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What are unique property reference numbers?

The Unique Property Reference Number (UPRN) is a simple yet powerful tool. It is the unique identifier for every location with an address across the UK – that makes it pretty exceptional. An addressable building is so much more than just a house, and this is what makes it cool. 

It could be something as simple as a bus shelter, a building, or even an electricity substation. They provide every property or object with a unique number that stays with them from the moment they are built all the way to their demolition. It is a consistent identifier. So, let’s take a look at how they work and why they are useful. 

Who Allocates UPRNs?

UPRNs are allocated by local authorities as well as Ordnance Survey (OS), and they are provided from a range from GeoPlace. The local authorities have permission to name and number every street and property in the UK while also allocating UPRNs to objects. 

What OS does is identify features in the landscape that may not have a normal address and includes them in what is known as AddressBase projects. The central source for UK addresses and streets is GeoPlace, and they work with the councils and highway authorities to approve and create addresses. 

Why Do We Need UPRNs? 

The way UPRNs work is that they are similar to a National Insurance Number but for properties or addressable objects. This code can then be used to form trusted connections between sources of information that share their location as a common characteristic. It is a simple and unique reference point that works even when there are issues with other datasets.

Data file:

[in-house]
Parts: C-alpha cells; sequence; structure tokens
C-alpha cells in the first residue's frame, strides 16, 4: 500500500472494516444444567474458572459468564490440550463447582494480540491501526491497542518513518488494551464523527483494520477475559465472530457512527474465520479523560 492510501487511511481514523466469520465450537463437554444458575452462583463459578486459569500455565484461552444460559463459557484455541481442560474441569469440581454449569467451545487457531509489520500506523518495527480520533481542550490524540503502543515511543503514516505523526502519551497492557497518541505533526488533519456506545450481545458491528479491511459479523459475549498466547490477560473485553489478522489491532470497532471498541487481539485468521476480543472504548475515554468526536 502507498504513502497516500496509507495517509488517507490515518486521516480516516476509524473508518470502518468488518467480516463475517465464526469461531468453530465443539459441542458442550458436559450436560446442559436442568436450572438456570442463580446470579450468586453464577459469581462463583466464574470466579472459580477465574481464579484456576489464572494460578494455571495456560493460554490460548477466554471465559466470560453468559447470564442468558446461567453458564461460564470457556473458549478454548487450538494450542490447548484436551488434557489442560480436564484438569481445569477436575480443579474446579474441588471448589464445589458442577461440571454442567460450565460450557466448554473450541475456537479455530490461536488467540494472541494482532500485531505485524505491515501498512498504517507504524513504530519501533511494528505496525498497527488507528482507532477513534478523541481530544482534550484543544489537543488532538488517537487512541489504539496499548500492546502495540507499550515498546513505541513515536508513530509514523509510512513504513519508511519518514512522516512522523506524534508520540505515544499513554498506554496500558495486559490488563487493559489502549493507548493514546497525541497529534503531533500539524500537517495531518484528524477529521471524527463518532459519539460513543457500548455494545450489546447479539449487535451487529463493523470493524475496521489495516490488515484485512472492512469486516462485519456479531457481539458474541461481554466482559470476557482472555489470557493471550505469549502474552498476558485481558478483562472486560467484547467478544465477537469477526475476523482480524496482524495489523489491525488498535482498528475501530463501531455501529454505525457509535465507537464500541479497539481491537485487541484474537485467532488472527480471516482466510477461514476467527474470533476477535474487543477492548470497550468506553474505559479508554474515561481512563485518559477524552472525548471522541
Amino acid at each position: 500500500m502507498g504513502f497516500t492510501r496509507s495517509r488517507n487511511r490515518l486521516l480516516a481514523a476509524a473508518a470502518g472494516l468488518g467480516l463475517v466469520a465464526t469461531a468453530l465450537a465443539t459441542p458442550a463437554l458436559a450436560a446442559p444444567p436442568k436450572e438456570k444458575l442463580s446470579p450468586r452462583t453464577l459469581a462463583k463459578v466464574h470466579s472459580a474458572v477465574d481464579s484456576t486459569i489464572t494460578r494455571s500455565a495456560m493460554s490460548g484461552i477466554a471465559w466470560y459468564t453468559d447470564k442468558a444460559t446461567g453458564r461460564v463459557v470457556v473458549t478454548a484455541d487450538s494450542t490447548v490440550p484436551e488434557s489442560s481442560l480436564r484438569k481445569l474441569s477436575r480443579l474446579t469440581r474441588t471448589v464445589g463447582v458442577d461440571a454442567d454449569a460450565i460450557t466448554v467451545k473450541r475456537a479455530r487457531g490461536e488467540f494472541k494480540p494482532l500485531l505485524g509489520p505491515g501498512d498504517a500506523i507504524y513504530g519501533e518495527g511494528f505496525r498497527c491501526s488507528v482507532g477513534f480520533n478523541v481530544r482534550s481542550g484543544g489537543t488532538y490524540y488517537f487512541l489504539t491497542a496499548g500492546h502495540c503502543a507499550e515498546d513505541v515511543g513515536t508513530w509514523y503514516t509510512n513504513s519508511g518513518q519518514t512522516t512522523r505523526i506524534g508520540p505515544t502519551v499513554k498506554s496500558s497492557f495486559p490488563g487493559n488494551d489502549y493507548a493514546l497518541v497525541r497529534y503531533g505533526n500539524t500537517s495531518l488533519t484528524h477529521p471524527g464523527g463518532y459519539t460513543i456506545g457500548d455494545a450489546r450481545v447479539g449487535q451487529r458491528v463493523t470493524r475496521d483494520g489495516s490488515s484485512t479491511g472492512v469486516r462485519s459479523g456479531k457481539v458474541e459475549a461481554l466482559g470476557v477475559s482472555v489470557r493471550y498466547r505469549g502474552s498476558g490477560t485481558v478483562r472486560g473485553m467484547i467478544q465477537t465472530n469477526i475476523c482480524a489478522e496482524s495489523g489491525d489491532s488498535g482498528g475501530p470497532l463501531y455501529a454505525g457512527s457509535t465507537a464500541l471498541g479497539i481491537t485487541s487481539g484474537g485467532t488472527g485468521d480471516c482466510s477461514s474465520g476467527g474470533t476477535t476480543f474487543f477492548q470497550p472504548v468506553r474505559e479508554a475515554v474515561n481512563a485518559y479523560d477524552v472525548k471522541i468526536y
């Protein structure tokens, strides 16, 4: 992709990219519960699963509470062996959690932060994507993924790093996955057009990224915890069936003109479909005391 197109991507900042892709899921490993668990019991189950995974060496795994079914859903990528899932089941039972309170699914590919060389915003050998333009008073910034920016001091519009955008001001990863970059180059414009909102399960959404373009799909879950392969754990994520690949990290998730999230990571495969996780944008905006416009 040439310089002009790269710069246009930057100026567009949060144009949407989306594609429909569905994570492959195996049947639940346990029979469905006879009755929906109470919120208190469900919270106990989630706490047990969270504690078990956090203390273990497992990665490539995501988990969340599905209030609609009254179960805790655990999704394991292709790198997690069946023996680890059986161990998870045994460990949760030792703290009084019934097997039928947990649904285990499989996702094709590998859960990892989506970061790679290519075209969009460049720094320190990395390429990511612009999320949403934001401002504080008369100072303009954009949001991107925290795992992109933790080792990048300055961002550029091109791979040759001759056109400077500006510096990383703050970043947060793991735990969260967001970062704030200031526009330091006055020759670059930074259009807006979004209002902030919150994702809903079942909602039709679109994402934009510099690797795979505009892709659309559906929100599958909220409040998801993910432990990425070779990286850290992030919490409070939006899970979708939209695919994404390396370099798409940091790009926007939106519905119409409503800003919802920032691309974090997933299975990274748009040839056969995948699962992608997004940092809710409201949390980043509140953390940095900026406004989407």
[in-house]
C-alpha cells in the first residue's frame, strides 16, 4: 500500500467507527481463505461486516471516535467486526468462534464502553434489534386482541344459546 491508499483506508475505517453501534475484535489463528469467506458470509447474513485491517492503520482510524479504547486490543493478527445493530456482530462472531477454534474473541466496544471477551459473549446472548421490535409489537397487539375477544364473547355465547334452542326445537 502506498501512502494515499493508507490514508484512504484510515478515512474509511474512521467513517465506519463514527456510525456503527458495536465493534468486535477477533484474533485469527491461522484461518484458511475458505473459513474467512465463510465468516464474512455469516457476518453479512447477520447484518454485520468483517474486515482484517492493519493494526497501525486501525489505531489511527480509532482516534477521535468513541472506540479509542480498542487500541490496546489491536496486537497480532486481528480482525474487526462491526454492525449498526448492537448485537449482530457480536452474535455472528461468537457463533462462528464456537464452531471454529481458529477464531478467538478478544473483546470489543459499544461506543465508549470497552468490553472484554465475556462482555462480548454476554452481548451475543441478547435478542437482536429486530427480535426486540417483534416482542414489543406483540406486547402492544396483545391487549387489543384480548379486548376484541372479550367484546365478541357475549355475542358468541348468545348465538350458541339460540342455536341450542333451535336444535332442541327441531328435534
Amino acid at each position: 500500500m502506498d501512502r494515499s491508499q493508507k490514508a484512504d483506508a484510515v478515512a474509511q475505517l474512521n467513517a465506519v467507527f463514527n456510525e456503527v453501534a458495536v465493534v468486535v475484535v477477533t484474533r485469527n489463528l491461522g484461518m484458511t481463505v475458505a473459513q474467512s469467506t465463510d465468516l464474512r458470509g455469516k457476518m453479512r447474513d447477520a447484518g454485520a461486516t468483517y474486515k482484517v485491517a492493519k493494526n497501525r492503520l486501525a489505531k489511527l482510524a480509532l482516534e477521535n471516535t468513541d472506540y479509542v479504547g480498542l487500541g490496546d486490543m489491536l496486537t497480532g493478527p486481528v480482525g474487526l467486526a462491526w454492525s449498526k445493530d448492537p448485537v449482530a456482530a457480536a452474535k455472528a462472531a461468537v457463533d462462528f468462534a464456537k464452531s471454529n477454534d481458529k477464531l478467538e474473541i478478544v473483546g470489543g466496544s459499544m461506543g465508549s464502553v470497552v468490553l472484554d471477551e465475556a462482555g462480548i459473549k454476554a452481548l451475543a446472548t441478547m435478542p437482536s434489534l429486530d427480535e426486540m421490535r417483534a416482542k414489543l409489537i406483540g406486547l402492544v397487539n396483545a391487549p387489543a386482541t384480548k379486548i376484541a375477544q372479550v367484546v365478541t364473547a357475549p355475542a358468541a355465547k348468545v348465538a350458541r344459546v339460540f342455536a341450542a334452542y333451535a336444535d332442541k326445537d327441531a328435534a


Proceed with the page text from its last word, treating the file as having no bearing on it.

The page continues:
When organisations add UPRNs to their data, they can link matching records that exist in separate databases together. This reduces the number of errors in data exchange and communication as well as improved efficiency. Many groups already use UPRNs in daily life, including emergency services, central government, insurance providers, and utility companies. 

How is the UPRN Evolving? 

Every organisation in the public sector is allowed to use UPRNs under the Public Sector Mapping Agreement. This is on a royalty-free basis and is completely open. This data is being used by the emergency services, HMRC, the Department of Work and Pensions, and even the Environment Agency to help implement flood plans. It’s an evolution that saves time, money, and even lives. 

To Conclude

UPRNs are a unique and interesting way of mapping the United Kingdom. There are numbers for every addressable property and object, helping us to build a detailed map of what the country looks like. But there is more to them than that, they are also able to help save lives and save masses of time and money in the public sector. What do you think of them? 

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